Best Of Dallas

In Trinity Groves, a Father-Son Team Pushes the Boundaries of Mexican Food

Both father Beto and son Julian Rodarte have spent portions of their careers very much inside the restaurant box. After starting Cozymel's with Phil Romano, owner of Romano's Macaroni Grill and Fuddruckers, Beto worked for restaurant giant Brinker for years, doing what he could from the corporate level for other chains like Chili's and On The Border.

His son Julian worked as a corporate chef for Denny's after graduating from the Culinary Institute of America and has also spent time developing new items for brands like Pei Wei and Panera.

But now that they're running the show at their own spot, Beto & Son in Trinity Groves, they're making every effort to spread their wings with a menu as Instagrammable as it is boundary-defying.

The shattered expectations start as soon as you're greeted with your standard pre-meal chips and salsa — because in this case, the obligatory Mexican restaurant staple also comes with hummus that disappears from its ramekin a lot faster than the red stuff does. It's not as thick or as orange as the hummus we all eat at home, and Beto & Son doesn't try to kick it up with any undue heat, either. It's a simple change of pace that foreshadows many more to come.

Like fried eggs. Fried eggs on enchiladas, fried eggs in Mexican noodle bowls. Yes, the fried egg is more than just breakfast, and even more than just a heart-stopping burger topping. On the green chile pork or the 12-hour barbacoa enchiladas, the fried egg topper may catch you off guard, but Beto & Son is not about that red sauce on cheese enchiladas. That's a little too Gen X for the duo who've tagged their joint venture "Next generation Mexican food."

You may well expect an egg on top of a noodle bowl, but a noodle bowl at a Mexican joint? Well, Beto is of one mind on that issue, since he grew up on a farm in Durango, Mexico, a Western state where fideo, often referred to as Mexican spaghetti, is common fare.

Beto & Son's adaptation is anything but commonplace, though. It's one of the more colorful Mexican food experiences in town, with bright green calabacitas (zucchini), pink pickled onions and queso fresco crumbles dotting the meaty medium and fideo noodle base, while a chile de arbol glaze zigzags across the fried egg topper.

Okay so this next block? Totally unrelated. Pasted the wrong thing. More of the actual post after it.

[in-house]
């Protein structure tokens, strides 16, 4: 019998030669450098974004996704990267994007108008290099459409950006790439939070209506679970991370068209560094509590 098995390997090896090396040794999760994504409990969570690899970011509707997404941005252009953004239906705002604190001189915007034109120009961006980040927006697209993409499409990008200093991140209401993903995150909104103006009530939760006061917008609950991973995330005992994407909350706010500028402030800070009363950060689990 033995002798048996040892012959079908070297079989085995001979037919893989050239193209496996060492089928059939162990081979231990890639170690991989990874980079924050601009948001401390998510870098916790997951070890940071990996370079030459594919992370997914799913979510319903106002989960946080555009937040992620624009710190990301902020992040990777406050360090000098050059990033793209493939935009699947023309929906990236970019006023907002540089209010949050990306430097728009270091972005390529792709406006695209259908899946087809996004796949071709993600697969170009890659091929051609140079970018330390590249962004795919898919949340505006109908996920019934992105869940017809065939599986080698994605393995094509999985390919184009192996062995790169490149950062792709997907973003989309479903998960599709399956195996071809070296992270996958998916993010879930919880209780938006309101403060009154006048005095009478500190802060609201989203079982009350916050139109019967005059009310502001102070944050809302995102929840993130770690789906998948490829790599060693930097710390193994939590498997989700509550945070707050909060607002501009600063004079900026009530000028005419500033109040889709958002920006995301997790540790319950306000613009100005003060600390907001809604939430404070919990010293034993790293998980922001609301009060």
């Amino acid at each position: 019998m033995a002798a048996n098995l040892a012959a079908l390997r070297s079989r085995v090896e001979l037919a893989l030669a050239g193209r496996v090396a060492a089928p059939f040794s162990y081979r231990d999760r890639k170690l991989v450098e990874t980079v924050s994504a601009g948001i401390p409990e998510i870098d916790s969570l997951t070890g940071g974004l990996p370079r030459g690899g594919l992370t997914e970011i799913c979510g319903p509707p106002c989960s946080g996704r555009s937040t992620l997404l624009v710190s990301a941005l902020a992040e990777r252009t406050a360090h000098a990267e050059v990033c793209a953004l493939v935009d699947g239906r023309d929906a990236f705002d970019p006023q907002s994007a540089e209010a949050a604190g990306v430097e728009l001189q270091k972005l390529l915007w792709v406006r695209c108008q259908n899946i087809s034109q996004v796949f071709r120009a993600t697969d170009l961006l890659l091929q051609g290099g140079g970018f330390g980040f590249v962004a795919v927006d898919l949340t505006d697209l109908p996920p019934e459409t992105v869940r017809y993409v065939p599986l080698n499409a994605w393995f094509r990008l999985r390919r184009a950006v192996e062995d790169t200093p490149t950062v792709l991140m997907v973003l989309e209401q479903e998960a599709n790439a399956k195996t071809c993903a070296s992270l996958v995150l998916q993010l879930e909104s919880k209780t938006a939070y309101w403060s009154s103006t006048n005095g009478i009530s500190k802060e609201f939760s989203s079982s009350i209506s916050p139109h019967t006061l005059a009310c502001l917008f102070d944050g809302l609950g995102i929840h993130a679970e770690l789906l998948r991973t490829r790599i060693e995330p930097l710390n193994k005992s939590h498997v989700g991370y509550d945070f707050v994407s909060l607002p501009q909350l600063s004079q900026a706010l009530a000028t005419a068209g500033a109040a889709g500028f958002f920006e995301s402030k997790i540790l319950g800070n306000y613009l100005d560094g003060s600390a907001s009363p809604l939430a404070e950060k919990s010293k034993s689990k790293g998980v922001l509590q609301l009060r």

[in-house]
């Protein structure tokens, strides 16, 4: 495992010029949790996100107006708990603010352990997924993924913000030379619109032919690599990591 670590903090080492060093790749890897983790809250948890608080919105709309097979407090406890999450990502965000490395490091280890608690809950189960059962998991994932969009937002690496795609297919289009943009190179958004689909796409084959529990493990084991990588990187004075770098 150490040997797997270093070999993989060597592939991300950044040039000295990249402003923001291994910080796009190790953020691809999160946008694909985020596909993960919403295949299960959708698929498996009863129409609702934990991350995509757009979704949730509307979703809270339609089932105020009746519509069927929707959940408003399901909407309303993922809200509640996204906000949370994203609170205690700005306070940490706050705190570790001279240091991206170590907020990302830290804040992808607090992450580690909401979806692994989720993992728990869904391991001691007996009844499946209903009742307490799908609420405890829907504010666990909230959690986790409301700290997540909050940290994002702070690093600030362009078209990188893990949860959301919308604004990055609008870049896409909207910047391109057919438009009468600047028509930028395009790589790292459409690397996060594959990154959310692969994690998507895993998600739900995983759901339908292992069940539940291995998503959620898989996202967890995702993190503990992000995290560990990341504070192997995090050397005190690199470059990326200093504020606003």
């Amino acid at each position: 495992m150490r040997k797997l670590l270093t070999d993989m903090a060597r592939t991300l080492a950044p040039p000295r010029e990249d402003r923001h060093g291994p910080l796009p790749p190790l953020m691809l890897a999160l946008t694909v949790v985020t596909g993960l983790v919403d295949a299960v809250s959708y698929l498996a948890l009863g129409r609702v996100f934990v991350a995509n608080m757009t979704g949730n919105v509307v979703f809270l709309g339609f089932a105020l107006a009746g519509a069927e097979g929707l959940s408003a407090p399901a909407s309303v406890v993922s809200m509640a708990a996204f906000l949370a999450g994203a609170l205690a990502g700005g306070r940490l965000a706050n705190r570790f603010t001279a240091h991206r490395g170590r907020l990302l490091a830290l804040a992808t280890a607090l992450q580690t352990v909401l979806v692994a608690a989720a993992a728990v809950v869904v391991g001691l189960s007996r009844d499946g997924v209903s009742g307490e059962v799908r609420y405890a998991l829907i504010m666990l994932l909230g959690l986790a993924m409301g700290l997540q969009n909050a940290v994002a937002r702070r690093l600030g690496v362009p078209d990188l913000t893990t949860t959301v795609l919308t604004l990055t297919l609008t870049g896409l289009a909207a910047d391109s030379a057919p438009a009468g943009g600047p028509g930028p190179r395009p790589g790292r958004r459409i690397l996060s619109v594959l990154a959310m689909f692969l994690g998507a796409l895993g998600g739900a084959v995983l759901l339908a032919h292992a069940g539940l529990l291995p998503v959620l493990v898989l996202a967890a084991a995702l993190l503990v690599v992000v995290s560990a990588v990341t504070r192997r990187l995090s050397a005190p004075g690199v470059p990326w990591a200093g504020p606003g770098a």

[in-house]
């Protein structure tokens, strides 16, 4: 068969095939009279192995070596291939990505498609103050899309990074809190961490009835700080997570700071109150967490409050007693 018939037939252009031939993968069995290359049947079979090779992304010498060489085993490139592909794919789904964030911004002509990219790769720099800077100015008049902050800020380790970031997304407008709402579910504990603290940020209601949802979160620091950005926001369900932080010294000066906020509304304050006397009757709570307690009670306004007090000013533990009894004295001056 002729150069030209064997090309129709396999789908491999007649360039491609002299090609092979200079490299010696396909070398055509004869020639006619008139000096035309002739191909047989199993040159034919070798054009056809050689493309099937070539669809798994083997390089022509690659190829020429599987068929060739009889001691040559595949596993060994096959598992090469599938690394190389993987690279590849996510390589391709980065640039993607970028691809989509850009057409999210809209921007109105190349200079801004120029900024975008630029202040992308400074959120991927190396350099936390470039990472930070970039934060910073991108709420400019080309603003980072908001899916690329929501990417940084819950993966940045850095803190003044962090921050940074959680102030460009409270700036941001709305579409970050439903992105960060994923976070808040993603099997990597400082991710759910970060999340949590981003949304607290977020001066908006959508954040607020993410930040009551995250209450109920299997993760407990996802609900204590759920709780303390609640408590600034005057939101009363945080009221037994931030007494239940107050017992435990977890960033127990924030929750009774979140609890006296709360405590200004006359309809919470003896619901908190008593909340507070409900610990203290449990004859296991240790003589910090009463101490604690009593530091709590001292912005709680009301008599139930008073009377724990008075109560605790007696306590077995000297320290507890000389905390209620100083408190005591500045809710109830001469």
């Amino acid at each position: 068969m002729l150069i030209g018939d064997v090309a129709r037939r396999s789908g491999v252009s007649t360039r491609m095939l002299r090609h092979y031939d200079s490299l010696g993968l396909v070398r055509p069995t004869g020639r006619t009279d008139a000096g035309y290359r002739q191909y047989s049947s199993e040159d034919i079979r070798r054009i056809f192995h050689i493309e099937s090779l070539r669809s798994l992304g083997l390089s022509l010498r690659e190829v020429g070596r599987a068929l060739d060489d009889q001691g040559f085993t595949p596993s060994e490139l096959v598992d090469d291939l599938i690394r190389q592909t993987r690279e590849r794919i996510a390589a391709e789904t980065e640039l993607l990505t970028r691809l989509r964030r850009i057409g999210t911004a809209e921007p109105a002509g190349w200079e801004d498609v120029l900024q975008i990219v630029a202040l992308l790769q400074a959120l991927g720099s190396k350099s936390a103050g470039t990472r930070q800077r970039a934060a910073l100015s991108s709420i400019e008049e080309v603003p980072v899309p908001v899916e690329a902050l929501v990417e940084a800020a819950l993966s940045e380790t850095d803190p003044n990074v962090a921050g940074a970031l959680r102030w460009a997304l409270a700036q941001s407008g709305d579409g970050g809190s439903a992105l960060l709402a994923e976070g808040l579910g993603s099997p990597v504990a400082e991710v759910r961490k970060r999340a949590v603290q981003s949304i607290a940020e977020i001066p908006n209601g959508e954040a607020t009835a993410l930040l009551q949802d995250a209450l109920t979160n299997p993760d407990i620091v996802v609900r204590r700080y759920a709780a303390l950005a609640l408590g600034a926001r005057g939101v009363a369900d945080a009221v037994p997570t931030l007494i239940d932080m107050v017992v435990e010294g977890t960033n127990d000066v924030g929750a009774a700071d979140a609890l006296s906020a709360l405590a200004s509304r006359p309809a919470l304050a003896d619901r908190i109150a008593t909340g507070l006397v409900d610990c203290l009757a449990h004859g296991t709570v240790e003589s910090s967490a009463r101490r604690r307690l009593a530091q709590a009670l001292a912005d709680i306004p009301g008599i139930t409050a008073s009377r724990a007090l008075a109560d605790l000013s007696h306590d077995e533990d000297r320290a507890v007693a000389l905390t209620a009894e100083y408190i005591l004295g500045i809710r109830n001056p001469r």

The atmosphere at Beto & Son will have its proponents and its detractors. It's a sufficiently lit open dining room with all tables and no booths, while the volume of the Spanish Top 40 hits is just a couple notches too high for getting in any intimate dinnertime conversation.

The patio will be a draw when we get another unseasonal dose of 75-degree winter weather, with picnic-style seating under the cover of an overhang and big red wooden four-tops under the live oaks, which will require another couple years' growth to provide any real shade.

But before you go, dessert is in order. This isn't heavy, sleep-inducing Tex-Mex, after all. And after spending all evening outside of the box, Beto & Son's flan beckons you back to earth.

Earth is where your car is parked, so it's probably a decent idea. Beto & Son's flan is thicker and less spongy than expected, almost to the point of an ice cream-like texture. It rests on the simple but hearty foundation of a thin layer of chocolate cake, and whoever complained about a caramel stripe drizzle or a dollop of whipped cream?

Not you. Not after eating a Mexican dinner that came complete with hummus, and with a fried egg on top of everything.

Beto & Son, 3011 Gulden Lane
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Matt Martinez is a DFW-lifer who handles the Observer's editorial social media channels when he's not waxing cynical in our news, food and music verticals. Rest assured, he hates your favorite team. Matt studied journalism at the University of Texas and then again, for some reason, at UNT. He has written for the Austin Chronicle, the Denton Record-Chronicle and currently writes sports for the Fort Worth Star-Telegram.
Contact: Matthew Martinez

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